a) The most inflammatory aspects are the reporter's paraphrase
b) It's given a sensationalistic headline
c) Context is carefully elided as to what preceded the actual quote
I conjecture that what happened was something like the following (and if a transcript comes out, we'll know, though it'll be too late):
Reporter: Mr Secretary, there's been some work on nonlethal weapons. Although these aren't considered safe to use yet in the US, would the Air Force consider using them in Iraq battles?
Secretary: [article quote] "If we're not willing to use it here against our fellow citizens, then we should not be willing to use it in a wartime situation," said Wynne. "(Because) if I hit somebody with a nonlethal weapon and they claim that it injured them in a way that was not intended, I think that I would be vilified in the world press."
[i.e. paraphrased - No, we should eat our own dog food. And if we use something in Iraq that we haven't used in the US, we'll get slammed as doing Dr. Strangelove type experiments on the Iraqis.]
[Reporter: GOTCHA! "Air Force chief: Test weapons on testy U.S. mobs"] [I suspect if the answer had been the opposite, the article would have been "Air Force will use Iraqis as guinea pigs to test science-fiction weapons"]
That answer is a perfectly reasonable, even slightly laudable, reply in context. Even if it's not exactly nice to talk about PR negatives from weapons use, so that part was a moral _faux pas_, pragmatically he did have a point.
The article's more about pressing people's fear buttons than anything else.
By the way, there aren't any truly non-lethal weapons. A little while ago in Boston, a bystander was killed by a pepper-gun pellet which went through her eye then into her brain.
"And then came 9/11/2001, and nobody was interested in censorware."
In general, nothing I say about 9/11 is going to make any difference. And I don't want to add to the noise level by writing useless political rants that will be written many times over by others. Or even technical rants, also written many times over by others, far more influential than me, and also better.
But, relevant to "an inside view of net-politics" in my description line, and as I wind down blogging, 9/11 did change, well, not exactly everything, but many things in net-politics. So this is a tiny bit of memoir which is extremely self-indulgent compared to the wider world. But it's something relevant to the readership and not duplicative of everything else.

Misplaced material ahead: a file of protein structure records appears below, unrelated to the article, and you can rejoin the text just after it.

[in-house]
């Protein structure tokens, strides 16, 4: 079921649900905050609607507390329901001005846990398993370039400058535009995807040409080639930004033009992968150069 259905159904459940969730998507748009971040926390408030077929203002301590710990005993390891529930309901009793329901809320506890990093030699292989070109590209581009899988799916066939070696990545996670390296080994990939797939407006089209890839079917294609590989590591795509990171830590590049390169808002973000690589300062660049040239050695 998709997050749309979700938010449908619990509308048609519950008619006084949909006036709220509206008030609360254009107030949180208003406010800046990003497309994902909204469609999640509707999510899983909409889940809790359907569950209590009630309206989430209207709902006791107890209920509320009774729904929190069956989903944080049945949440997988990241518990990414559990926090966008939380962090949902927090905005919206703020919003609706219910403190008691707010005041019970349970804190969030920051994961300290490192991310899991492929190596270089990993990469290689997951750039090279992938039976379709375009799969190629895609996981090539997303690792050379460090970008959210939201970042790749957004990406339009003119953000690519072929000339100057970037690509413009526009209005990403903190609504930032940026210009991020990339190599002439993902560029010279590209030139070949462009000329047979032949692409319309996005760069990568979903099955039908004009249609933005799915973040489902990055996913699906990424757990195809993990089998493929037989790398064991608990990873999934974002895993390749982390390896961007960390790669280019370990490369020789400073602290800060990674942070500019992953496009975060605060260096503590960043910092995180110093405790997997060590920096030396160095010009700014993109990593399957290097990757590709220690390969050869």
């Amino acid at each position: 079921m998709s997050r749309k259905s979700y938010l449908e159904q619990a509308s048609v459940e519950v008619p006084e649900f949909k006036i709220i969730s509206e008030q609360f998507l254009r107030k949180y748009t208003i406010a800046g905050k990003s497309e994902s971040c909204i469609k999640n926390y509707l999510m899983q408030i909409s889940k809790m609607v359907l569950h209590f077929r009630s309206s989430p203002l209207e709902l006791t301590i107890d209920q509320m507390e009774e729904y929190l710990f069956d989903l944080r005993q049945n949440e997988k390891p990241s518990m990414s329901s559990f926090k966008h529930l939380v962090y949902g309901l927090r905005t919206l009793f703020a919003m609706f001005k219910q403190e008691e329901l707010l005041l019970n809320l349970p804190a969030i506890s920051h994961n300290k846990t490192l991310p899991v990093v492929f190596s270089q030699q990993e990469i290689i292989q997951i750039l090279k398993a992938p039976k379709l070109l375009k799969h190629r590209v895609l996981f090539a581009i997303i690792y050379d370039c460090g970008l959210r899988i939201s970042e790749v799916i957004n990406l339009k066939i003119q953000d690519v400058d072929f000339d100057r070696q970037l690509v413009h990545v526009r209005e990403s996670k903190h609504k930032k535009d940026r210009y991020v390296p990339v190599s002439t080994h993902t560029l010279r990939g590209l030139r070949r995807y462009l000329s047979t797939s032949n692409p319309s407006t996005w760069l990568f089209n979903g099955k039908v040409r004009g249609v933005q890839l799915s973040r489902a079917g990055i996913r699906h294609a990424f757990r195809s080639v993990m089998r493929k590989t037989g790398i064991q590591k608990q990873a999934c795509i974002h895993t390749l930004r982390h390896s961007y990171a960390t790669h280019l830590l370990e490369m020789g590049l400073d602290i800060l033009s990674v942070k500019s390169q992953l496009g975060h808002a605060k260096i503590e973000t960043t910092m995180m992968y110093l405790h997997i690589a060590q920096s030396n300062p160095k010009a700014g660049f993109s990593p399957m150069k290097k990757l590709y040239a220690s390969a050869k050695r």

In early 2001, after winning the EFF Pioneer Award, I decided to take a vacation from programming, to be a civil-liberties DMCA fighter, and do all the censorware activism that my supposed newfound status would support. I'll skip over other relevant aspects. But after 9/11, that world changed. The PATRIOT Act, warrantless wiretapping, "national security", etc. - these were the topics which were rightly top priority. Civil liberties is by definition unpopular even in the best of times, and a terrorized population is the worst of times.
My planned six-months "sabbatical" to be a DMCA hero then turned into two years of grinding unemployment, relentless personal attacks, and marginalization (and later, lots of wasted time blogging). But that's a long story.
In earlier comments, Daniel Brandt wrote:
Regarding the Wikipedia legal situation, I'd like to alert your readers to comments published today from Brad Patrick, Wikipedia's interim executive director and general counsel. They are at http://www.law.com/jsp/article.jsp?id=1157557741507
He misrepresents the true state of affairs at Wikipedia. I'm still looking for that notice on every page that editors are responsible for their own edits.
Which I take to be refering to:
Q: What is your liability for inaccurate information that's posted on the Web site?
A: Our belief is that since every post is attributed to an individual, is time-stamped and is retained in the database, the foundation itself is not publishing that content. We view individual editors as responsible and have prominently displayed on every edit page that individuals are responsible for their own contributions. We take the position that we are a service provider and are protected under § 230. We try to emphasize to everyone who posts that they, as publishers, have responsibility for what they add.
["§ 230" is immunity of "providers" from certain legal claims]
I'll just use this as an example to point out another way that blogging is somewhere between useless and downright harmful for me. My own views are much less Wikipedia-cheerleading than its Harvard and venture capital boosters (Wikipedia is a publisher with poor quality control that doesn't pay its contributors). But, frankly, my opinion has approximately zero importance, as well as practically near-zero reach. And expounding on it at length is likely just to get me another situation of being flamed by a "Big Head" and not being able to effectively reply. It's not worth it. So much for blogging as such a great "conversation".